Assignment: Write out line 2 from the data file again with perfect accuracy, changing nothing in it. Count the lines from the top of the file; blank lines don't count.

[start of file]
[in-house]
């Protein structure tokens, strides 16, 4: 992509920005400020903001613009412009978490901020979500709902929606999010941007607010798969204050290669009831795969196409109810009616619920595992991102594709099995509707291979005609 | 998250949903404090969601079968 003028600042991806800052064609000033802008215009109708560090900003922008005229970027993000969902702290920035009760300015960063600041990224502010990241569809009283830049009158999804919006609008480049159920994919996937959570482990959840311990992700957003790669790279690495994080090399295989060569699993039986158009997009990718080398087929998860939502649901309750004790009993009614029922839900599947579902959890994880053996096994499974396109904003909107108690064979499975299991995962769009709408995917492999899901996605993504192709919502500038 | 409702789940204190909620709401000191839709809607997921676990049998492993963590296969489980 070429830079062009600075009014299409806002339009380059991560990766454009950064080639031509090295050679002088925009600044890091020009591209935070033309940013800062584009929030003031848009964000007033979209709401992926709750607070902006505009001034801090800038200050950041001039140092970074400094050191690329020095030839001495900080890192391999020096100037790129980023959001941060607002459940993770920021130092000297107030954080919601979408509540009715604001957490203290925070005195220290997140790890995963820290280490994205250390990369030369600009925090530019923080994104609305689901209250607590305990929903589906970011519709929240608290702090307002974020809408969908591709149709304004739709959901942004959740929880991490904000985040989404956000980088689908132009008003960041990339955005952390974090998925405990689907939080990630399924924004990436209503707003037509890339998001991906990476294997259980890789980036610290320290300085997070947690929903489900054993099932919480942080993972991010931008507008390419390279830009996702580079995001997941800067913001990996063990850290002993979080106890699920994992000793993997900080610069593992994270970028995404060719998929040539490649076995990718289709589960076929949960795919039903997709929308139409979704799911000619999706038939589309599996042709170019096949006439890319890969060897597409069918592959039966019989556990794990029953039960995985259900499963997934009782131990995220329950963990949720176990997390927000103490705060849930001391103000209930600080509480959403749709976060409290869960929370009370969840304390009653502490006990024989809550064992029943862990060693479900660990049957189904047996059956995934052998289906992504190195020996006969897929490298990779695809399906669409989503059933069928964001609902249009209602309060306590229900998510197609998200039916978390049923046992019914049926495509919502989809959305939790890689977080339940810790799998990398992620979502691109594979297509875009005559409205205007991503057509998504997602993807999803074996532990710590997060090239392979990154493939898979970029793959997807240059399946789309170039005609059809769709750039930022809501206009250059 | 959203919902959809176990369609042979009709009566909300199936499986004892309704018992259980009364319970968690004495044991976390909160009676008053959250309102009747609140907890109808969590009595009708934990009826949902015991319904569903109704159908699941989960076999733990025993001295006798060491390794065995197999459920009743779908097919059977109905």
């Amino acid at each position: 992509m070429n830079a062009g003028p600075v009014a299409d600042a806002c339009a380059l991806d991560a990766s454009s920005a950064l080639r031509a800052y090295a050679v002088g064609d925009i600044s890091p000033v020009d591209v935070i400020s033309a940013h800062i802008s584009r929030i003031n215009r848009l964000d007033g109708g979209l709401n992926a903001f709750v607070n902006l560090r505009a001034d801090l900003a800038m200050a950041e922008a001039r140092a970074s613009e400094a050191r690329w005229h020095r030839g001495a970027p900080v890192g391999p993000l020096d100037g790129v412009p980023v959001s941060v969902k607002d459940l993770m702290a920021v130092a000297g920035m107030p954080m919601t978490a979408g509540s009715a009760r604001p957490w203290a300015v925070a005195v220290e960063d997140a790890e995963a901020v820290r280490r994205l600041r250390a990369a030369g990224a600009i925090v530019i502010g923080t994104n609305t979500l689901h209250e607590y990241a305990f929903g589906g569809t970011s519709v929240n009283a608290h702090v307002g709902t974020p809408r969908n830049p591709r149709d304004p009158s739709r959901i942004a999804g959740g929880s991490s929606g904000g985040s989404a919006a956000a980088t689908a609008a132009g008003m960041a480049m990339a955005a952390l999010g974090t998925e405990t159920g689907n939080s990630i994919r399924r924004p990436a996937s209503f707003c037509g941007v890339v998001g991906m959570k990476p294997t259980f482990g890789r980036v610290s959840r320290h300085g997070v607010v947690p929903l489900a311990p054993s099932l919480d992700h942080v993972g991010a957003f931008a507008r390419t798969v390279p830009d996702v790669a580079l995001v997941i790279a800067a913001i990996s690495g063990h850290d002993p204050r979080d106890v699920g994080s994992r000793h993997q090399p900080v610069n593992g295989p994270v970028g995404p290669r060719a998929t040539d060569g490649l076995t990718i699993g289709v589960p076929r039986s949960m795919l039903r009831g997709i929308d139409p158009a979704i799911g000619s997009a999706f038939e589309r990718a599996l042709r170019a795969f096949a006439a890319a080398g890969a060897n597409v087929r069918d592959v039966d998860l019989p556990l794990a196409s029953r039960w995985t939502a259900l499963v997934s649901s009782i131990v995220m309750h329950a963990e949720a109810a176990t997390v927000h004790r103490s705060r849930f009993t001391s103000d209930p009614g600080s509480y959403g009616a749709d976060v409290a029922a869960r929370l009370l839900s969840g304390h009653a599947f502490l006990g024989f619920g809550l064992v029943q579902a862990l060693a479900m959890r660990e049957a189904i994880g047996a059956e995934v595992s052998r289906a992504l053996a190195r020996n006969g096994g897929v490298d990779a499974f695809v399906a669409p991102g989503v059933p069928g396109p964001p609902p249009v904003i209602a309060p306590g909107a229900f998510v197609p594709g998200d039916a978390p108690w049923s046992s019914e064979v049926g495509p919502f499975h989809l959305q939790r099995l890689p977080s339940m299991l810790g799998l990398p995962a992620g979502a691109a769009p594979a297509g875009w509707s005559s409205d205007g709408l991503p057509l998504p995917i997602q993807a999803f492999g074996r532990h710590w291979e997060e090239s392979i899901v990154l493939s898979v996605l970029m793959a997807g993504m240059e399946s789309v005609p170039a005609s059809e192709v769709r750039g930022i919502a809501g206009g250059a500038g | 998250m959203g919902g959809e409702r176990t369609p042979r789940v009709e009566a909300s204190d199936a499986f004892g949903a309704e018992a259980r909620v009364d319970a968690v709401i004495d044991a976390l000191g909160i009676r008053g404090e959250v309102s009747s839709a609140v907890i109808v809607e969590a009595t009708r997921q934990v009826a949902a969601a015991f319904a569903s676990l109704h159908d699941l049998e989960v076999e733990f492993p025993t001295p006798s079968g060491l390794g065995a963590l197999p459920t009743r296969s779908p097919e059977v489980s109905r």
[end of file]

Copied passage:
């Protein structure tokens, strides 16, 4: 992509920005400020903001613009412009978490901020979500709902929606999010941007607010798969204050290669009831795969196409109810009616619920595992991102594709099995509707291979005609 | 998250949903404090969601079968 003028600042991806800052064609000033802008215009109708560090900003922008005229970027993000969902702290920035009760300015960063600041990224502010990241569809009283830049009158999804919006609008480049159920994919996937959570482990959840311990992700957003790669790279690495994080090399295989060569699993039986158009997009990718080398087929998860939502649901309750004790009993009614029922839900599947579902959890994880053996096994499974396109904003909107108690064979499975299991995962769009709408995917492999899901996605993504192709919502500038 | 409702789940204190909620709401000191839709809607997921676990049998492993963590296969489980 070429830079062009600075009014299409806002339009380059991560990766454009950064080639031509090295050679002088925009600044890091020009591209935070033309940013800062584009929030003031848009964000007033979209709401992926709750607070902006505009001034801090800038200050950041001039140092970074400094050191690329020095030839001495900080890192391999020096100037790129980023959001941060607002459940993770920021130092000297107030954080919601979408509540009715604001957490203290925070005195220290997140790890995963820290280490994205250390990369030369600009925090530019923080994104609305689901209250607590305990929903589906970011519709929240608290702090307002974020809408969908591709149709304004739709959901942004959740929880991490904000985040989404956000980088689908132009008003960041990339955005952390974090998925405990689907939080990630399924924004990436209503707003037509890339998001991906990476294997259980890789980036610290320290300085997070947690929903489900054993099932919480942080993972991010931008507008390419390279830009996702580079995001997941800067913001990996063990850290002993979080106890699920994992000793993997900080610069593992994270970028995404060719998929040539490649076995990718289709589960076929949960795919039903997709929308139409979704799911000619999706038939589309599996042709170019096949006439890319890969060897597409069918592959039966019989556990794990029953039960995985259900499963997934009782131990995220329950963990949720176990997390927000103490705060849930001391103000209930600080509480959403749709976060409290869960929370009370969840304390009653502490006990024989809550064992029943862990060693479900660990049957189904047996059956995934052998289906992504190195020996006969897929490298990779695809399906669409989503059933069928964001609902249009209602309060306590229900998510197609998200039916978390049923046992019914049926495509919502989809959305939790890689977080339940810790799998990398992620979502691109594979297509875009005559409205205007991503057509998504997602993807999803074996532990710590997060090239392979990154493939898979970029793959997807240059399946789309170039005609059809769709750039930022809501206009250059 | 959203919902959809176990369609042979009709009566909300199936499986004892309704018992259980009364319970968690004495044991976390909160009676008053959250309102009747609140907890109808969590009595009708934990009826949902015991319904569903109704159908699941989960076999733990025993001295006798060491390794065995197999459920009743779908097919059977109905």